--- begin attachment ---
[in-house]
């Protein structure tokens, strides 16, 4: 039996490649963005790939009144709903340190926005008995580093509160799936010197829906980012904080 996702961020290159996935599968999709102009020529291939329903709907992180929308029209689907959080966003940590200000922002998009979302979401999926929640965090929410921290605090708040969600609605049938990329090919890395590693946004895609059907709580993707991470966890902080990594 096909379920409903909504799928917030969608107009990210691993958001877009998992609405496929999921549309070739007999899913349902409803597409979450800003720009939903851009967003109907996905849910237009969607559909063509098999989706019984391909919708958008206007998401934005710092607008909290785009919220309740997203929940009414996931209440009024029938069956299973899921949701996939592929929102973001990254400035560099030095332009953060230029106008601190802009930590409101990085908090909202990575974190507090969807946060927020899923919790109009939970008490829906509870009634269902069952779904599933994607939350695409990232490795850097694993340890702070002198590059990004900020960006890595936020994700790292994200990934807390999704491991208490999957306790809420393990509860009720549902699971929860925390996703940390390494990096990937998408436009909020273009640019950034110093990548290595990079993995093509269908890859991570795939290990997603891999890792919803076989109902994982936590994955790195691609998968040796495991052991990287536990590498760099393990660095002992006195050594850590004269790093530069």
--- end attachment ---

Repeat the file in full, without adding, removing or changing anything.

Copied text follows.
[in-house]
């Protein structure tokens, strides 16, 4: 039996490649963005790939009144709903340190926005008995580093509160799936010197829906980012904080 996702961020290159996935599968999709102009020529291939329903709907992180929308029209689907959080966003940590200000922002998009979302979401999926929640965090929410921290605090708040969600609605049938990329090919890395590693946004895609059907709580993707991470966890902080990594 096909379920409903909504799928917030969608107009990210691993958001877009998992609405496929999921549309070739007999899913349902409803597409979450800003720009939903851009967003109907996905849910237009969607559909063509098999989706019984391909919708958008206007998401934005710092607008909290785009919220309740997203929940009414996931209440009024029938069956299973899921949701996939592929929102973001990254400035560099030095332009953060230029106008601190802009930590409101990085908090909202990575974190507090969807946060927020899923919790109009939970008490829906509870009634269902069952779904599933994607939350695409990232490795850097694993340890702070002198590059990004900020960006890595936020994700790292994200990934807390999704491991208490999957306790809420393990509860009720549902699971929860925390996703940390390494990096990937998408436009909020273009640019950034110093990548290595990079993995093509269908890859991570795939290990997603891999890792919803076989109902994982936590994955790195691609998968040796495991052991990287536990590498760099393990660095002992006195050594850590004269790093530069």